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Wow that oak really holds the moisture

Post in 'The Wood Shed' started by 73blazer, Nov 6, 2010.

  1. 73blazer

    73blazer Member

    Joined:
    Jan 29, 2008
    Messages:
    164
    Loc:
    Birch Run, MI
    2 years ago, I cut a 3.5' diameter oak that had been dead for, well, since I had moved here so at least 3 years.

    It sat in rounds cut 16-20" lengths for a year, last year around this time, I split it. It's all stacked for use either late this burn season or next year. BUT, a couple pieces were just too long so I cut an edge off thinking I might use some nice 3' diameter 1" thick rounds for, well, whatever.
    Anyhow, a couple of those 1" thick slab broke in 2, so I had like half circles 1" thick. After I cleaned the flue last May, I stage a fire, and I placed 2 of these 1" thick half rounds in along with some ash,maple red oak, because, well, they just seemed to fit nice and make a nice aesthetic look for the whole summer with a staged set of logs of various sizes/shapes in there...etc.

    Anyhow, it's supposed to be 21 here tonight, and only a high of 35 today, so I decide I light it off early this morning, first fire this year. Wood sitting in that stove all summer long has a slight draft running through there, the meter says 8% on the couple of ash and red oak splits I quickly tested. Since I didn't buy any firestarters yet (don't worry, ordering super cedars later tonight), I put some small fat wood and shredded paper and she lit off. It didn't take off like I expected at 8% moisture, so I crack the door slightly and I hear a huge hiss, I'm like, WTF is that, I look in and see water bubbling out from those 1" thick half rounds. It's super dense white oak from the base of the 125 year tree that it was, but still dead for years, stacked in full rounds for 2, cut off for the last year at 1" thick, place in a stove for the whole summer I figured that wood would be about as dry as any wood could ever, get. Wrong. That white oak simply takes time. Water, bubbling out after all that?! The rest of the 2 year old red oak lit off like kindling and dryed out the white oak in short order, and the stack was running 600 in no time, but still, visible water, after all that time?! That's some dense wood right there!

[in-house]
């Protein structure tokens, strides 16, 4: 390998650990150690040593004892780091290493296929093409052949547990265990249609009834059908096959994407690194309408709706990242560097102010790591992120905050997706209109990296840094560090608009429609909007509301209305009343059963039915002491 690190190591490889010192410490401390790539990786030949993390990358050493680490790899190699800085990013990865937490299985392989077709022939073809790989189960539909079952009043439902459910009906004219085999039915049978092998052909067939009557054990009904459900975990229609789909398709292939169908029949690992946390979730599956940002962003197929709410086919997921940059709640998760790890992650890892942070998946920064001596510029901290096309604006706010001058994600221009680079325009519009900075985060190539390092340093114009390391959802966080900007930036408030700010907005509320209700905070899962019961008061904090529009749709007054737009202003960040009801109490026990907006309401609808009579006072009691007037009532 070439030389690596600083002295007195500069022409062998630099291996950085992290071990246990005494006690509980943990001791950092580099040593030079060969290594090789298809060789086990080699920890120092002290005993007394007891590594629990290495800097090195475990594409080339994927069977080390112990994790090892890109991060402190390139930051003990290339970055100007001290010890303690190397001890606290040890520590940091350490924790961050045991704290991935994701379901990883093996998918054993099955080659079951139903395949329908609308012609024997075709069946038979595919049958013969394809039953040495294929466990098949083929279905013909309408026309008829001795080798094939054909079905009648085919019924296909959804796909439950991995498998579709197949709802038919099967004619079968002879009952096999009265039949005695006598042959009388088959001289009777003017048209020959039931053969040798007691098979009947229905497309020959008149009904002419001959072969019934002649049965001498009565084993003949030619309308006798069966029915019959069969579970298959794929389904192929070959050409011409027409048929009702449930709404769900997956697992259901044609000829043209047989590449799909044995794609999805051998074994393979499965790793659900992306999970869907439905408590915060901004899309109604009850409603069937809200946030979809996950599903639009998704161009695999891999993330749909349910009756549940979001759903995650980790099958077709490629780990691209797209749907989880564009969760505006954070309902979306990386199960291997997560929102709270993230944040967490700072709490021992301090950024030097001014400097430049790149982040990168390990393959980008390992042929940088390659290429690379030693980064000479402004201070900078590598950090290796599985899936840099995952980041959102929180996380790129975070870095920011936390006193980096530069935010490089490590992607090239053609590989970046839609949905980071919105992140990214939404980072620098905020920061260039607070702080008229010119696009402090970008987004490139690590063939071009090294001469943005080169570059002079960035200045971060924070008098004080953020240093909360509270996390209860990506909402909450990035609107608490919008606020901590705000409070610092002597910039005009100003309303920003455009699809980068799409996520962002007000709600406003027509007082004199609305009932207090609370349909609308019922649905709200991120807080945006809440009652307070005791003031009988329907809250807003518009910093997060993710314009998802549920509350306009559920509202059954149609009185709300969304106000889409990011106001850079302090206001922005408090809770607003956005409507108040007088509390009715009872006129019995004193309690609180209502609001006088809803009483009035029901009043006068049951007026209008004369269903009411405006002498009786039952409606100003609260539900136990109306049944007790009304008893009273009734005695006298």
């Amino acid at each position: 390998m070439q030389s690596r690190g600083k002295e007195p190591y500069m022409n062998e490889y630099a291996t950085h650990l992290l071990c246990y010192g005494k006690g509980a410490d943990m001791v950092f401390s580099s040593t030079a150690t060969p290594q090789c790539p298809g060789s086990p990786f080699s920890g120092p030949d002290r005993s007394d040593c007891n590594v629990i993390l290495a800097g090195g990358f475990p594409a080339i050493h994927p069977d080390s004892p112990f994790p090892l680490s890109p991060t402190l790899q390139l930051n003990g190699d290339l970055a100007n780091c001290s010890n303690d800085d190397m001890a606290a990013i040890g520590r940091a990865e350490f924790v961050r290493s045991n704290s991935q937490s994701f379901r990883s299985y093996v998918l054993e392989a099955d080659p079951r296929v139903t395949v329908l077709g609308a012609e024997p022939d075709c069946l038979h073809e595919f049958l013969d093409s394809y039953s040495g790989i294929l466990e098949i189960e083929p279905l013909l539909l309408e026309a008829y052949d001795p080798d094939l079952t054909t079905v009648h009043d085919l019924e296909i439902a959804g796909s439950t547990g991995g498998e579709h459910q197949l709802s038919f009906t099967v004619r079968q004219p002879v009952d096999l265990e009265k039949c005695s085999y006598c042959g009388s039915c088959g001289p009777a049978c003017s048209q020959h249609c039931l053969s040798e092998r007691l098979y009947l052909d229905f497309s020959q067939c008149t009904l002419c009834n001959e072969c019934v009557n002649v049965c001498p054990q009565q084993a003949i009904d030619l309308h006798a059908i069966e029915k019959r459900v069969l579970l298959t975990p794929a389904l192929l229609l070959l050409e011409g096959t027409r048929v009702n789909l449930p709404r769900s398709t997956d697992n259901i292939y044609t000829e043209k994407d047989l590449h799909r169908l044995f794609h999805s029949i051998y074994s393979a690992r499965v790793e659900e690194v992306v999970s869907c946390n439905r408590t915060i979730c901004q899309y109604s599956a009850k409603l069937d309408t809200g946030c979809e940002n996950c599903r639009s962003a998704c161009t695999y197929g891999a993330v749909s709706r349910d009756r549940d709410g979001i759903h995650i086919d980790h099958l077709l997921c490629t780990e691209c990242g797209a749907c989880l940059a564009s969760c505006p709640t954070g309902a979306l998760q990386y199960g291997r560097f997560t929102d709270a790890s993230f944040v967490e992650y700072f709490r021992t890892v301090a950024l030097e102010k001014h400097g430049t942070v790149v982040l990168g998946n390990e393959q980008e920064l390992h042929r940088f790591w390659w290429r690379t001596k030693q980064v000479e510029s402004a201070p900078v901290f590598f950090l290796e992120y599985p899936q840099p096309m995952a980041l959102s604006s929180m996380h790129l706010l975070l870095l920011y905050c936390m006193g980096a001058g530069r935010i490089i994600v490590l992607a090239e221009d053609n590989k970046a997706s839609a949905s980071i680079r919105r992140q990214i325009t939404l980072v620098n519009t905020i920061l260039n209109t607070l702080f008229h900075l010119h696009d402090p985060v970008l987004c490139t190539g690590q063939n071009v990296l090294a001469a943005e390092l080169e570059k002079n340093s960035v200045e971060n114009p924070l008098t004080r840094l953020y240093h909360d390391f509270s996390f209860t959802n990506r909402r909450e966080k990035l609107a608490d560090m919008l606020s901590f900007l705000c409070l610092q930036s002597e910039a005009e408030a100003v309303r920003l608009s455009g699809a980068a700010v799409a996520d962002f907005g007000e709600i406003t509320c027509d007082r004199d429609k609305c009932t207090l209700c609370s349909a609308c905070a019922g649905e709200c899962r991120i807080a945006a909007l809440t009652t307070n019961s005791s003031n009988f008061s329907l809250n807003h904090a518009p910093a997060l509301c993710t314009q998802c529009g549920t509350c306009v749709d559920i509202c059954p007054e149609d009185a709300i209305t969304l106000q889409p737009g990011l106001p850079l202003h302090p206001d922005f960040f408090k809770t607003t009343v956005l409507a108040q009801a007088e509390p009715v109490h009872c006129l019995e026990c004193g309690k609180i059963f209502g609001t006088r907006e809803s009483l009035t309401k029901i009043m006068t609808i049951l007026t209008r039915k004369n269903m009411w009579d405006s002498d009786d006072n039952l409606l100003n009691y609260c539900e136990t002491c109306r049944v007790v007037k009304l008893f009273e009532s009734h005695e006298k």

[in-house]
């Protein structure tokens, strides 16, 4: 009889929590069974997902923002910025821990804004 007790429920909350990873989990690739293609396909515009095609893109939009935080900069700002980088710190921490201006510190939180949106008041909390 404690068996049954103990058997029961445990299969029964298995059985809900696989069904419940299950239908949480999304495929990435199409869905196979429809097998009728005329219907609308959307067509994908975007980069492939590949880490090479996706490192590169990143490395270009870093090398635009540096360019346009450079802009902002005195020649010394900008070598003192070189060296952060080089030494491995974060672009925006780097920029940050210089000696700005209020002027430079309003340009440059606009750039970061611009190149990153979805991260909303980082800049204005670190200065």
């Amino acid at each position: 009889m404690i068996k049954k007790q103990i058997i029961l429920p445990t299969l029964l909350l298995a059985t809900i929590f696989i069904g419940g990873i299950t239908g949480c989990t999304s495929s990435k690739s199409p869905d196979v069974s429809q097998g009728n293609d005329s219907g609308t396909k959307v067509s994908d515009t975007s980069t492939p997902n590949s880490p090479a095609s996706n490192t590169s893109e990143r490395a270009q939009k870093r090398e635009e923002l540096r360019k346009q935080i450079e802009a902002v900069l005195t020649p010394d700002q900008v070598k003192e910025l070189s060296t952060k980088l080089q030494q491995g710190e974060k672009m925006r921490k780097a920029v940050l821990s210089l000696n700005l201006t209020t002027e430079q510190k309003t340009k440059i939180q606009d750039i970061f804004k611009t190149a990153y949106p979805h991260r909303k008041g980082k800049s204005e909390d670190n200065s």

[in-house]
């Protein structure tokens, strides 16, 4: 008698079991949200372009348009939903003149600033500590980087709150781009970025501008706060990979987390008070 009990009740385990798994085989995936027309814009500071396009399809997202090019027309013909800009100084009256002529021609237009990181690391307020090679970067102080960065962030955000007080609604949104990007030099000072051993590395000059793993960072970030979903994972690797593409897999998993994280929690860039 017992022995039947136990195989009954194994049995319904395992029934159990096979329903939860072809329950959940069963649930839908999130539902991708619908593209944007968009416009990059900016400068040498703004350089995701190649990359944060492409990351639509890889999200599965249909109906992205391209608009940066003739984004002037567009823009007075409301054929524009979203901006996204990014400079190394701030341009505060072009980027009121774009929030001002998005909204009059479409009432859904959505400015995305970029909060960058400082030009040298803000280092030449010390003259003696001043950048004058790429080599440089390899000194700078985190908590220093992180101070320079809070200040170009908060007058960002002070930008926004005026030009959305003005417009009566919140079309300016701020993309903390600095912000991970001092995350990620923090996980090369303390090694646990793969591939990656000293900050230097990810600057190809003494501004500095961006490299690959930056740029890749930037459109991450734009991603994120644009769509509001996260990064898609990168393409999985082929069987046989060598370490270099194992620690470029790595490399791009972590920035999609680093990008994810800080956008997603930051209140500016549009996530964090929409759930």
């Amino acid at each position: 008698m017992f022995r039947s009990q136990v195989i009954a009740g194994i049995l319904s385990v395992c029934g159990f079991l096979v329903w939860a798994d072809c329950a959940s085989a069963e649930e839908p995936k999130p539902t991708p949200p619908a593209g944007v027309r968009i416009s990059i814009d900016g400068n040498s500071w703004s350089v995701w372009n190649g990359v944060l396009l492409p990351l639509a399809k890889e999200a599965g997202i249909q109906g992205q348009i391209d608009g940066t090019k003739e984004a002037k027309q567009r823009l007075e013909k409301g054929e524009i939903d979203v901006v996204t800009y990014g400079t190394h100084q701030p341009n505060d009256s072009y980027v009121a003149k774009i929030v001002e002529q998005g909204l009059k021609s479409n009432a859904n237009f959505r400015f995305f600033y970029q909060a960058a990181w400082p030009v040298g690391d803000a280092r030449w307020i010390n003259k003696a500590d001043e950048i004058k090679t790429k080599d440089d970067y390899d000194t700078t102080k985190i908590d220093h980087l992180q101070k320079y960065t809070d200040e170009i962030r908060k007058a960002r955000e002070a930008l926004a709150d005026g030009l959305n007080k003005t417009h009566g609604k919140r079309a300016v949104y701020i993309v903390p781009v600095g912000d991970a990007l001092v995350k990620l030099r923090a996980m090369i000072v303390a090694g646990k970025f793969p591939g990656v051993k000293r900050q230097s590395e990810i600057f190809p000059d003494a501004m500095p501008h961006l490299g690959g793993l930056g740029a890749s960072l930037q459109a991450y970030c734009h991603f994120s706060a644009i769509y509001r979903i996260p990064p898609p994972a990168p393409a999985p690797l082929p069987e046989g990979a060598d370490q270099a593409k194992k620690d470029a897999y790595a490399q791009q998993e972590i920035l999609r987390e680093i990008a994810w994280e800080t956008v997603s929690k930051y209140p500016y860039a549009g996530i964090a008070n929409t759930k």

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  2. Backwoods Savage

    Backwoods Savage Minister of Fire

    Joined:
    Feb 14, 2007
    Messages:
    27,816
    Loc:
    Michigan
    Blazer, it does not surprise me in the least! Oak simply will hold moisture for a long, long time. Especially so if it has not been split. As for the pieces you left in the stove over the summer months, they just can't dry much in there. It also sounds as if you took a MM reading without re-splitting the wood and if so, you did not get anywhere near a true reading.

    Stacking those rounds for 2 years, if they lost 10% of their moisture that would probably be stretching it. Get them split, stack so it is off the ground a couple inches and stack so the wind will hit the sides of the stacks and it will season much faster. Sun hitting the wood pile is nice but wind is the most important. Good luck.
  3. CTburning

    CTburning New Member

    Joined:
    Nov 9, 2008
    Messages:
    224
    Loc:
    Western CT
    I burn 80% Red and White Oak and yes it does take quite a while to season. I buck it into rounds and then place them off the ground on pallets or cement blocks for 6 months and then split in the spring. It's just the way it worked out. After 19 months split and seasoned in a dry open shed, the wood is a million times better than it was a year ago. I don't bother busting out my moisture meter because it lights off like kindling. I have burned more Red Oak than white and the Red takes longer to season than the white. I tend to throw the really big chunks of Red Oak back into next years stack because I prefer 3 years for it to dry. My 2012-2013 is already in a pile waiting to be stacked. Oak is a joy to burn when it is dry but a bear if less than 18 months. I used to prefer swamp maple because it was so much easier to light.